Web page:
Parties may only appeal a final decision of a district court. 28 U.S.C.S. § 1295. A final judgment is defined as a decision by the district court that ends the litigation on the merits and leaves nothing for the court to do but execute the judgment. By requiring parties to raise all claims of error in a single appeal following final judgment on the merits, § 1295, like its counterpart 28 U.S.C.S. § 1291, forbids piecemeal disposition on appeal of what for practical purposes is a single controversy. If a case is not fully adjudicated as to all claims for all parties and there is no express determination that there is no just reason for delay or express direction for entry of judgment as to fewer than all of the parties or claims, there is no "final decision" under 28 U.S.C.S. § 1295(a)(1) and therefore no jurisdiction.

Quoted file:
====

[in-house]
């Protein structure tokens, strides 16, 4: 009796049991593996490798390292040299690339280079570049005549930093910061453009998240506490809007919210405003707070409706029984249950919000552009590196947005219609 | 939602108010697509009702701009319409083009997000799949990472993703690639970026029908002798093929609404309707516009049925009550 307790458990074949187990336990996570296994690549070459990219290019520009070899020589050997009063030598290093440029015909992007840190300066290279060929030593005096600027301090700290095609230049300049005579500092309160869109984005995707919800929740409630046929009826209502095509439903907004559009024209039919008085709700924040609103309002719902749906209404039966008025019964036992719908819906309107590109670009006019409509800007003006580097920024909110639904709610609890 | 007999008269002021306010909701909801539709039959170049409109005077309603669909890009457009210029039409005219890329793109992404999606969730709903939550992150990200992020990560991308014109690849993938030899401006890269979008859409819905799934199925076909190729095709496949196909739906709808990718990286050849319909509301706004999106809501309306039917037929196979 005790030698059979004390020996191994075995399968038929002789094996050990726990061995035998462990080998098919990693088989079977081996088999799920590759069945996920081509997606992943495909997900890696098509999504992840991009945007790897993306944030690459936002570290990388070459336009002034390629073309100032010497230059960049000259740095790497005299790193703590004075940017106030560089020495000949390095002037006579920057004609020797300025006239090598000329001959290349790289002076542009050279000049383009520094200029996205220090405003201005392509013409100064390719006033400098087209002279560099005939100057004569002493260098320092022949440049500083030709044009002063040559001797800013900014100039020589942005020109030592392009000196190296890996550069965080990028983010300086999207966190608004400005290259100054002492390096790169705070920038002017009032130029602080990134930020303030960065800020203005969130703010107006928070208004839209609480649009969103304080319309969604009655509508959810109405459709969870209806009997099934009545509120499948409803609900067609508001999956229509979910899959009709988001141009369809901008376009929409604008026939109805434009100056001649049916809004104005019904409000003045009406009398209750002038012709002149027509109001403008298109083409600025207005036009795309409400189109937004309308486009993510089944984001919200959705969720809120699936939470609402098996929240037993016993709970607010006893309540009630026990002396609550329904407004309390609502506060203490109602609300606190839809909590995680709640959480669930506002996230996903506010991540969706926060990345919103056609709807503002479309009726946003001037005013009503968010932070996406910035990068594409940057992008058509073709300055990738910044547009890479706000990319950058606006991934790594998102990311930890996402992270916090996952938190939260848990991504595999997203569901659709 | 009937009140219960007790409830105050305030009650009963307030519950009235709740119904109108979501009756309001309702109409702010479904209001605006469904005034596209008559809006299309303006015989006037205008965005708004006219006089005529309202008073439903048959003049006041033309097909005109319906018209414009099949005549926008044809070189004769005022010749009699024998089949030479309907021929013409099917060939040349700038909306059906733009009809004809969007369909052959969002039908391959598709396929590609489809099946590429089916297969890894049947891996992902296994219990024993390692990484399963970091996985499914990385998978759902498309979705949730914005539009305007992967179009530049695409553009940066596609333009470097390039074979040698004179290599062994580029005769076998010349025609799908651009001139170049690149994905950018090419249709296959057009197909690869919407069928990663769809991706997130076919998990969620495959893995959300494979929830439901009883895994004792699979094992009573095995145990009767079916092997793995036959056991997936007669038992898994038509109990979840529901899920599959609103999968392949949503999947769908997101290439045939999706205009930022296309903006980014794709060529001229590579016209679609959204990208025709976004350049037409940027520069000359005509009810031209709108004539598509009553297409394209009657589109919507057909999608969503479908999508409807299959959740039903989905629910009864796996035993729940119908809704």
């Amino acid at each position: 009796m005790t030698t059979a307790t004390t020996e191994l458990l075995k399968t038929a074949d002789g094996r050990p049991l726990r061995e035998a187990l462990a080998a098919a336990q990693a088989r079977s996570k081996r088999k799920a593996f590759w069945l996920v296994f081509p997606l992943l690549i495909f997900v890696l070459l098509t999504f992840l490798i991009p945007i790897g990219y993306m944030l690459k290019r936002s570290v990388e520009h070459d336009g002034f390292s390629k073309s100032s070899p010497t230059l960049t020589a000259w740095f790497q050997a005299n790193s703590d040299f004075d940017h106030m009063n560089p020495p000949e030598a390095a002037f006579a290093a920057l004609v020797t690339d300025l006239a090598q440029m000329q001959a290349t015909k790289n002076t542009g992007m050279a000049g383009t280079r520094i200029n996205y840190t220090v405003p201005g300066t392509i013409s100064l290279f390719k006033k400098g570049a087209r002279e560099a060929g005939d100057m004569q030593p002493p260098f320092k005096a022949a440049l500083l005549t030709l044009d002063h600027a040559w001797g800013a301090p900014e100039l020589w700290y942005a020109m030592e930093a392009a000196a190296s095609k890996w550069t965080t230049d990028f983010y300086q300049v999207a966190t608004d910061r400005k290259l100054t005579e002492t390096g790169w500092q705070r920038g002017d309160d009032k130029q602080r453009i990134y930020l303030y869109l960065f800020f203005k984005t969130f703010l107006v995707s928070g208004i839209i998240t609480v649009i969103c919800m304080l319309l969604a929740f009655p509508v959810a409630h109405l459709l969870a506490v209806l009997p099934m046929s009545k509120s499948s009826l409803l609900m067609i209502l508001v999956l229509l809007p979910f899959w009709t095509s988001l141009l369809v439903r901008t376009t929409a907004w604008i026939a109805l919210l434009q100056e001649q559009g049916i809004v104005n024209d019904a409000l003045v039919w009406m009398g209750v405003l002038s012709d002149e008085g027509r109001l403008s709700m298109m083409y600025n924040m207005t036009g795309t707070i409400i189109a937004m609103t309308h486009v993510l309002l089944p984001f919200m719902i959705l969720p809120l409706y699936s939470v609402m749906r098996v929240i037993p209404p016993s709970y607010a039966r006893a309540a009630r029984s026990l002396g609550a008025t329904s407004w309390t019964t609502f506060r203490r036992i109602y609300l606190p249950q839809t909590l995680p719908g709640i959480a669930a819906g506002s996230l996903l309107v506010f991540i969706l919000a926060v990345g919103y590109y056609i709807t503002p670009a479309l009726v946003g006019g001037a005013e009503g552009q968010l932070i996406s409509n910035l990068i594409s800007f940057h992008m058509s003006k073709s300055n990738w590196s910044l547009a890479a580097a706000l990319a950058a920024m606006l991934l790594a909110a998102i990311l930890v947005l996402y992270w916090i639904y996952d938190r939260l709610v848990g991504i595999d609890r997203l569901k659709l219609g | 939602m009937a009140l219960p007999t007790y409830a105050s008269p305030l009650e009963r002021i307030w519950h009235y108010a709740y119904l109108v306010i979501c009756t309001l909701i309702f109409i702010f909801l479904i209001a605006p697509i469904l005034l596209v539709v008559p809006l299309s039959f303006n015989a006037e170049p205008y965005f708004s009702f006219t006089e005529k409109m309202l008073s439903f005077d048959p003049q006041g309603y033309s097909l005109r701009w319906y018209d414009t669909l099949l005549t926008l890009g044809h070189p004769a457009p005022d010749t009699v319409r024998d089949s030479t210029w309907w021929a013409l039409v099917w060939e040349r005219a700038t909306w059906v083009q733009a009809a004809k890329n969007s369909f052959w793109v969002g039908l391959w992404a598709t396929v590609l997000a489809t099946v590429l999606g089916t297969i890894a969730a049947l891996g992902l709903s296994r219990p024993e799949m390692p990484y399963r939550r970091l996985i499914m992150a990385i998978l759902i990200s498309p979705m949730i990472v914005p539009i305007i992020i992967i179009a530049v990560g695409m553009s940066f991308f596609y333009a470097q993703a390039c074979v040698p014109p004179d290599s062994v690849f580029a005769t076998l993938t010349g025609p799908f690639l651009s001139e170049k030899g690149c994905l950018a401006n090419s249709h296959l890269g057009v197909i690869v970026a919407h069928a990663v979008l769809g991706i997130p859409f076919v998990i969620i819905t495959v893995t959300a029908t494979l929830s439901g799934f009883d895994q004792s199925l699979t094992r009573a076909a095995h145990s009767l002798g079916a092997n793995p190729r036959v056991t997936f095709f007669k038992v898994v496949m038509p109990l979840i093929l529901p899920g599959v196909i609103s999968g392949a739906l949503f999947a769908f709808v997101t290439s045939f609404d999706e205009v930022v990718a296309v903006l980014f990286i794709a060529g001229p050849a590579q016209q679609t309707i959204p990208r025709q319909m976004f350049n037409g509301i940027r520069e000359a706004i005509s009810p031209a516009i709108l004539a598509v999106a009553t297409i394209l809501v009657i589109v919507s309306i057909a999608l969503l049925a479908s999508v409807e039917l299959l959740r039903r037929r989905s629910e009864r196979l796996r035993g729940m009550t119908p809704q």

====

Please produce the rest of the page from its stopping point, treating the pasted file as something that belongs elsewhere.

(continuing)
Appellant individual brought this action alleging patent infringement. The company filed a counterclaim seeking a declaratory judgment of invalidity and unenforceability. The district court granted the companies' motion for summary judgment as to the invalidity of some, but not all, claims, and denied the individual's motion for sanctions. The district court stayed the remainder of the company's counterclaim as to the other claims. On appeal, the court dismissed the action for lack of jurisdiction.
Did the district court render final judgment thereby giving the appellate court jurisdiction over the case?
The district court had several options available to enable the parties to appeal, including the entry of a judgment under Fed. R. Civ. P. 54(b) or 28 U.S.C.S. § 1292(b), (c)(1). However, the trial court kept the invalidity and unenforceability counterclaim as to the remaining claims pending appeal. Because a stayed order was not generally final for purposes of 28 U.S.C.S. § 1295(a)(1), the court lacked jurisdiction to hear the appeal.